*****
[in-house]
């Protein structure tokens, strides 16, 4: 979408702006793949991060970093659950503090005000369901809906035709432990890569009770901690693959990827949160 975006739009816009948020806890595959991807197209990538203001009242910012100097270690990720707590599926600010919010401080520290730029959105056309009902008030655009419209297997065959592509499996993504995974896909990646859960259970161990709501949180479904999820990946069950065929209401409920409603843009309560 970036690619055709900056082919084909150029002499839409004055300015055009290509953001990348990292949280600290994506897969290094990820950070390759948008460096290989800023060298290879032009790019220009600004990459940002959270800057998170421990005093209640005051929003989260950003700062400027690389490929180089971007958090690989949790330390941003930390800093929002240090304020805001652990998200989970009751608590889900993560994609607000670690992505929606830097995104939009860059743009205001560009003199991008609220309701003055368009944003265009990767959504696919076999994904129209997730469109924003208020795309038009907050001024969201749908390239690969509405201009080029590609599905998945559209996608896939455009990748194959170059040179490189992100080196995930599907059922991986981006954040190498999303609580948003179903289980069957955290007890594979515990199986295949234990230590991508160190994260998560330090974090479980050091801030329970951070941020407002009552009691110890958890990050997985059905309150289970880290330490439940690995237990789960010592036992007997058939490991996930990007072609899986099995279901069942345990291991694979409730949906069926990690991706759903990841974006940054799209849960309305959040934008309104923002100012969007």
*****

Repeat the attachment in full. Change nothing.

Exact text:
[in-house]
């Protein structure tokens, strides 16, 4: 979408702006793949991060970093659950503090005000369901809906035709432990890569009770901690693959990827949160 975006739009816009948020806890595959991807197209990538203001009242910012100097270690990720707590599926600010919010401080520290730029959105056309009902008030655009419209297997065959592509499996993504995974896909990646859960259970161990709501949180479904999820990946069950065929209401409920409603843009309560 970036690619055709900056082919084909150029002499839409004055300015055009290509953001990348990292949280600290994506897969290094990820950070390759948008460096290989800023060298290879032009790019220009600004990459940002959270800057998170421990005093209640005051929003989260950003700062400027690389490929180089971007958090690989949790330390941003930390800093929002240090304020805001652990998200989970009751608590889900993560994609607000670690992505929606830097995104939009860059743009205001560009003199991008609220309701003055368009944003265009990767959504696919076999994904129209997730469109924003208020795309038009907050001024969201749908390239690969509405201009080029590609599905998945559209996608896939455009990748194959170059040179490189992100080196995930599907059922991986981006954040190498999303609580948003179903289980069957955290007890594979515990199986295949234990230590991508160190994260998560330090974090479980050091801030329970951070941020407002009552009691110890958890990050997985059905309150289970880290330490439940690995237990789960010592036992007997058939490991996930990007072609899986099995279901069942345990291991694979409730949906069926990690991706759903990841974006940054799209849960309305959040934008309104923002100012969007």